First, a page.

Analyzing the market for Brandon Marshall

The Chicago Bears are reportedly looking to trade Brandon Marshall. What can the Bears reasonably expect in return from a Marshall trade? We break it down below.

This morning, multiple media outlets reported the Chicago Bears are shopping wide receiver Brandon Marshall. This isn’t groundbreaking news, despite the attention it is receiving, as just yesterday we wrote about the uncertainty regarding Marshall’s future in the Windy City.

Yet it does prove the club’s desire to move on from Marshall, who is being run out of town for the third time in his NFL career.

Marshall is an elite talent and set numerous franchise records in his two Pro Bowl seasons with the Bears. In reality, he’s the best receiver to ever play in the Windy City, and it’s not even close, but his upcoming departure from the club goes beyond his value on the field.

In 2014, the wheels came off for Marshall, who made more news off the field than his career-low numbers did on the field.

After a Week 7 loss to the Miami Dolphins, Marshall called out Jay Cutler and berated teammate Robbie Gould in the post-game locker room. He then challenged a Lions fan to a boxing match and threatened Lions center Dominic Raiola with physical violence on Twitter, went on a 40-minute rant against the wishes of Bears brass to defend his history of domestic violence, and called a Chicago radio host a “clown” roughly 10 times on air. He also said publicly he would’ve had “buyer’s remorse” for signing Cutler to his large contract, cracking an already unstable relationship between quarterback and receiver.

Marshall has said multiple times he’s “too real” for some people. Count Bears ownership in that group.

New GM Ryan Pace and head coach John Fox would not commit to Marshall during the 2015 NFL Scouting Combine a few weeks ago. Like ownership, it appears the new decision makers don’t want the headache either.

But what can the Bears legitimately expect in return for trading Marshall?

Honestly, not that much. The Dolphins in 2012 were so tired of Marshall, who was still in his prime then, they sent him packing for just two third-round picks. This time around, the Bears will be lucky to get one third-round pick. Most likely, they’ll have to settle for a fourth- or fifth-round pick.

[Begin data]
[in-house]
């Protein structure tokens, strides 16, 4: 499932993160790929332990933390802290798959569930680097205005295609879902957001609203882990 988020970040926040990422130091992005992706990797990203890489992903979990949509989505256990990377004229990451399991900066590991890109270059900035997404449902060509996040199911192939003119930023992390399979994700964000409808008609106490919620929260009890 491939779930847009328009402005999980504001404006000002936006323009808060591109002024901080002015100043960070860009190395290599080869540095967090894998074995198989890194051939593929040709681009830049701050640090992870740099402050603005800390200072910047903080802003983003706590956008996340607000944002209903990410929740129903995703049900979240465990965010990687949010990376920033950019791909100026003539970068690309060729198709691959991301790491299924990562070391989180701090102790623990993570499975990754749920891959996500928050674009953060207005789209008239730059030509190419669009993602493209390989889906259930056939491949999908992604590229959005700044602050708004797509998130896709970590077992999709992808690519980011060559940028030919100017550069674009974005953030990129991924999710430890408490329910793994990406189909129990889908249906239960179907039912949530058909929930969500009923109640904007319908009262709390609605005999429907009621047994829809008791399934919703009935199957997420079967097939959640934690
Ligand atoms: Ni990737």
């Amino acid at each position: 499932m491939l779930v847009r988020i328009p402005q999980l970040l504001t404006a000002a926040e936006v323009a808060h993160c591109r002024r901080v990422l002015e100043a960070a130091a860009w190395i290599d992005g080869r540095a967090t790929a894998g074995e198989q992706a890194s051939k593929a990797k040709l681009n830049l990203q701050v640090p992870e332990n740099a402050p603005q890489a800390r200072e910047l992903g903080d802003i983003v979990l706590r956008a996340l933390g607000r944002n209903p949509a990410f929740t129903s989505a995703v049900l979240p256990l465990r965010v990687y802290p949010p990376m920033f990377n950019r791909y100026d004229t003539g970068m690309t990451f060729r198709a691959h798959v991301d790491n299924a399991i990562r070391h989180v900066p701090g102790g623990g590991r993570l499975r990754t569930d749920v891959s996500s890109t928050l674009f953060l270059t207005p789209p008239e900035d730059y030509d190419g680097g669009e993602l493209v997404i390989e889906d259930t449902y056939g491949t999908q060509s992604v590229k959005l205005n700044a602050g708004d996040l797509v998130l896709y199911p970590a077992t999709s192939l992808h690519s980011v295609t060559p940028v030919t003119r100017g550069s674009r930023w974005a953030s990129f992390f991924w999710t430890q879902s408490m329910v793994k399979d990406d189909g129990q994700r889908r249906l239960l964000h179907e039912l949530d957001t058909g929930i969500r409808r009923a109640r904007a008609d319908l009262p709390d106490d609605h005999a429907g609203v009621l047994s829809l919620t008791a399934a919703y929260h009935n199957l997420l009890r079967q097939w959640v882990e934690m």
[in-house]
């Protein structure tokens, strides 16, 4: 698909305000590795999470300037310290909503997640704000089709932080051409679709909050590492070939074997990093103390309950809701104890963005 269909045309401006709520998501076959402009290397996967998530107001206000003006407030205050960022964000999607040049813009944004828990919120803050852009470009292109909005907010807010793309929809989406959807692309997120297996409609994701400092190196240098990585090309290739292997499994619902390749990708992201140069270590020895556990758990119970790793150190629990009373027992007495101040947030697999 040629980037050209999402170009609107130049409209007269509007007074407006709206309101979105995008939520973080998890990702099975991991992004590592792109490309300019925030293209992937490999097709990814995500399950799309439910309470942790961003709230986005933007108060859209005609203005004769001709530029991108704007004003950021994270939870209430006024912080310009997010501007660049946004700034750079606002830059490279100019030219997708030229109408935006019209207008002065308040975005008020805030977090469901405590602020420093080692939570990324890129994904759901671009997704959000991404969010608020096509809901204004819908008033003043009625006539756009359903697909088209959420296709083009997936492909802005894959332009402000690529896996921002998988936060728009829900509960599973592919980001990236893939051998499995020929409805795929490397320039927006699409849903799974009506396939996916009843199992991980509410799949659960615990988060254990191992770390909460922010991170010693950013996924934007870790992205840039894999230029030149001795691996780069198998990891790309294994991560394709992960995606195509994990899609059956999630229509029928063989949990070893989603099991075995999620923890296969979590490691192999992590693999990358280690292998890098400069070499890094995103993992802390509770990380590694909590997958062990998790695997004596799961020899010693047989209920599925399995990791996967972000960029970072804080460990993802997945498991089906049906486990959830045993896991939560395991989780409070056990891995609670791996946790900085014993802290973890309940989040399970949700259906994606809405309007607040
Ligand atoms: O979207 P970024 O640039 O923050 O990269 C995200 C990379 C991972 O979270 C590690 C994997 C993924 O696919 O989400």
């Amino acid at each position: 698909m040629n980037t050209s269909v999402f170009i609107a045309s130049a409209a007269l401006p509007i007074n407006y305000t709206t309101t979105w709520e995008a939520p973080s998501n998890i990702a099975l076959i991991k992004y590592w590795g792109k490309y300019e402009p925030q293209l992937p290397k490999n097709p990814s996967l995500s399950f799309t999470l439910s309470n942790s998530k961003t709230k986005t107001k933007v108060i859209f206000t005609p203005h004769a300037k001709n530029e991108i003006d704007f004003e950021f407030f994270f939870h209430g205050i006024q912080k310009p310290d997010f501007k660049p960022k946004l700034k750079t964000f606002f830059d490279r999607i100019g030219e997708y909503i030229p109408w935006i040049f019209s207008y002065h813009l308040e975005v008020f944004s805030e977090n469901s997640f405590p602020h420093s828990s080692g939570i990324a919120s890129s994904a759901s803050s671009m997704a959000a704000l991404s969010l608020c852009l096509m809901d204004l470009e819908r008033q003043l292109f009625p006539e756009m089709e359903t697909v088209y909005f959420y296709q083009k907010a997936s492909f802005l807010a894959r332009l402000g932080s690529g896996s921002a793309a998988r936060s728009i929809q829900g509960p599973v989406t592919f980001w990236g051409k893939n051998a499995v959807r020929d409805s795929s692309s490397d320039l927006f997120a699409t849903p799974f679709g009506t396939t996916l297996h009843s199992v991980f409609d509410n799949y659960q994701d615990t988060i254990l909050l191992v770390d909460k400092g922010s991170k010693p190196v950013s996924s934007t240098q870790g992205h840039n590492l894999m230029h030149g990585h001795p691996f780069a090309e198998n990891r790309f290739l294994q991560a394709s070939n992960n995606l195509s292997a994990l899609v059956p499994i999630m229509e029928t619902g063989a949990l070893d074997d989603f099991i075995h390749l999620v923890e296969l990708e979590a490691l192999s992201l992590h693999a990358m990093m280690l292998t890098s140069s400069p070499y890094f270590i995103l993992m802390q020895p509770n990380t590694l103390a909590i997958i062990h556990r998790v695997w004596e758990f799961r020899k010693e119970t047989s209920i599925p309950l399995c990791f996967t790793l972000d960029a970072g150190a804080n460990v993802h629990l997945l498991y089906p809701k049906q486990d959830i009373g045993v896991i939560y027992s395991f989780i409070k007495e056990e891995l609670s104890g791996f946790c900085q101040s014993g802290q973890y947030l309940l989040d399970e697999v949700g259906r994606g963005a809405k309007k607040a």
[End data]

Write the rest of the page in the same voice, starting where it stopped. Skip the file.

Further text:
Marshall will soon be 31 years old and is coming off an injury-marred season in which he caught just 61 passes for 721 yards, his lowest totals since his rookie season. He’s due $7.5 million in base salary next year and carries a $9.57 million cap hit.

In addition, he’s proven for the third time in nine seasons that he’s not a good teammate and has the potential to tear apart a locker room. And finally, despite the elite numbers he’s posted for most of his career, he’s not a winner, having never participated in a single playoff game.

No doubt there will be suitors for Marshall’s services. If he’s fully recovered from the ankle and rib injuries that derailed his 2014 campaign, he could have a lot of value in an established offense with a solid locker room. Teams like the Patriots, Seahawks and Ravens will surely have interest but none will be willing to break the bank for him.

If the Bears can’t find a suitable trade partner for Marshall, there’s the real possibility they’ll outright waive him. The club would be on the hook for $5.62 million in dead money but would clear $3.95 million in cap space by cutting him.

Typically, when a team looks to trade an aging veteran, it usually means they’ll waive him if no other team takes the bait. Either way, moving Marshall must happen before next Thursday, March 12, which is when his 2015 base salary become fully guaranteed.

This process won’t drag out.

One way or another, it appears Marshall’s career in Chicago is over and the Bears will be forced to accept whatever they can get in return for a player they can’t get out the door fast enough.



Jeremy Stoltz is Publisher of and a member of the Pro Football Writers of America. He is in his fifth season covering the Chicago Bears full time. Follow Bear Report on Twitter.

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